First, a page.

A pair of workers at a food processing plant in Kansas were attempting to drain anhydrous ammonia from refrigeration equipment when a pipe ruptured and released a toxic cloud of pungent, colorless gas. One of the men died and the other had severe injuries related to inhalation, skin contact, and eye irritation. While anhydrous ammonia has a broad range of industrial uses, it can be toxic to workers, causing blindness and even death. In some extreme cases, mishandling of ammonia causes neighborhood evacuations and facility explosions. There have been several ammonia accidents at numerous businesses already this year that have been reported to OSHA and are gaining media attention. The damage ammonia can cause workers, businesses, and the local community can be massive if proper quality control measures are not in place, such as pipe marking, hazardous material and maintenance management, and personal protective equipment (PPE).
Control the Hazards
Over a span of 10 years, that same Kansas food processing plant has had at least three fatalities related to anhydrous ammonia as well as several injured workers and $4 million in fines and penalties. Anhydrous ammonia is widely used as refrigerant in industrial facilities such as animal processing facilities, cold storage warehouses, beverage processing facilities, wineries and breweries, petrochemical facilities and more. Although industrial use represents 20% of ammonia consumption, demand increases by 5% every year.
To help control hazards with this chemical, companies should review ammonia security plans. Find resources that can assist in ammonia hazard training such as videos or review pipe marking standards for ammonia-based refrigeration systems. OSHA has an online tool to help with ammonia refrigeration receiving and storage as well as emergency response work. Here are some simple tips to consider:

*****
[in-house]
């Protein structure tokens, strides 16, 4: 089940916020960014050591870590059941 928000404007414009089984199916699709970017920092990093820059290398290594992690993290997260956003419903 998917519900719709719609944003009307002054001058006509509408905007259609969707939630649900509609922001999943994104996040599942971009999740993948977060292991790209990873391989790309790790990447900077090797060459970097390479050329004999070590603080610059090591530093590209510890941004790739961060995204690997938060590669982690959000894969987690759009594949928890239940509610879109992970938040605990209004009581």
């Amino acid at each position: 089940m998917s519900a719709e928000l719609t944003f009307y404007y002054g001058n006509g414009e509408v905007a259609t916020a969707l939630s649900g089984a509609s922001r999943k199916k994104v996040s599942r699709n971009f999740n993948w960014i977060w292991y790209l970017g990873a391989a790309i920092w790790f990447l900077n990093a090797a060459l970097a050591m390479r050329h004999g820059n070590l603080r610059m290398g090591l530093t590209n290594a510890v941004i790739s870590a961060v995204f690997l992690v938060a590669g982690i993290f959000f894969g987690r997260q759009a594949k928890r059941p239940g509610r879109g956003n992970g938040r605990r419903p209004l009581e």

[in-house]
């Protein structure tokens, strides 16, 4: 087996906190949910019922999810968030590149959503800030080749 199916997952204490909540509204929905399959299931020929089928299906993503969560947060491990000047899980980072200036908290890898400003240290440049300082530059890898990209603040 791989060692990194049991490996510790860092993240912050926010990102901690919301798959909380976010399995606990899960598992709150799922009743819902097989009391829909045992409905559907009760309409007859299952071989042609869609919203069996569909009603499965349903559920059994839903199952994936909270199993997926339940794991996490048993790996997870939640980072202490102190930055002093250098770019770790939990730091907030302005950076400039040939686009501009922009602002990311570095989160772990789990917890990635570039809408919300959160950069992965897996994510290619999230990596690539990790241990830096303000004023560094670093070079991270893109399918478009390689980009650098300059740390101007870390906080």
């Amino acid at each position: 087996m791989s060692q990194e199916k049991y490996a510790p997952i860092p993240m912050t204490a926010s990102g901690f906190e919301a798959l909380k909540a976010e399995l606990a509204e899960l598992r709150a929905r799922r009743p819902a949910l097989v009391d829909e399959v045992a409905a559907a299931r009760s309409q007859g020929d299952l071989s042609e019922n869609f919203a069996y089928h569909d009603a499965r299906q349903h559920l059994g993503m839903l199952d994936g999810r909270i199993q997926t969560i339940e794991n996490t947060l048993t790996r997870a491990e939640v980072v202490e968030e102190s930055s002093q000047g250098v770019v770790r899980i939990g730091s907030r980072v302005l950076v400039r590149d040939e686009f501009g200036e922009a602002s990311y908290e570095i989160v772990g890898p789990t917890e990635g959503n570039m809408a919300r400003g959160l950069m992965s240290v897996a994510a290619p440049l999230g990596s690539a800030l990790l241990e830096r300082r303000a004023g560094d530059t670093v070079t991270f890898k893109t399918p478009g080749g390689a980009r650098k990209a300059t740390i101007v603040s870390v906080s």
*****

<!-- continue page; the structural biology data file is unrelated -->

- Review maintenance plans - Trained and certified staff should oversee ammonia system operations.
- Control access – Only certified personnel should access or pass through areas in or around ammonia.
- Monitor – Install surveillance cameras to help monitor access points and operational areas. This method assists in information gathering for emergency responders should a leak occur.
Because ammonia will react with copper, zinc, and many alloys, ammonia systems need to be carefully constructed and periodically inspected, according to OSHA. Ensure routine maintenance occurs and visual communication is in place such as chemical labels, lockout/tagout stations, and pipe markings. Emergency kits and eye wash stations should be clean and marked with identification using a combination of signs, floor signs and floor tape. Make sure areas where ammonia is present are marked appropriately and that PPE stations are organized with appropriate PPE usage instructions.
Resources for Workplace Controls and Practices
Employers and employees should use safety best practices to help prevent catastrophic events around dangerous chemicals such as ammonia. Graphic Products has numerous tools and resources to assist employers who work with or around dangerous chemicals. Use a combination of education, proper PPE, and signage that alerts workers to nearby hazards. Learn the importance of ammonia pipe marking, pipe marking standards, components of a label, and solutions to help implement an ammonia pipe marking system in your facility in this informative Ammonia Pipe Marking webinar. Highlight directions and information for maintenance workers and contractors by creating ammonia pipe markings and other effective visual communication with DuraLabel industrial label and sign printers. For assistance or free label and floor marking samples, call: 888.326.9244.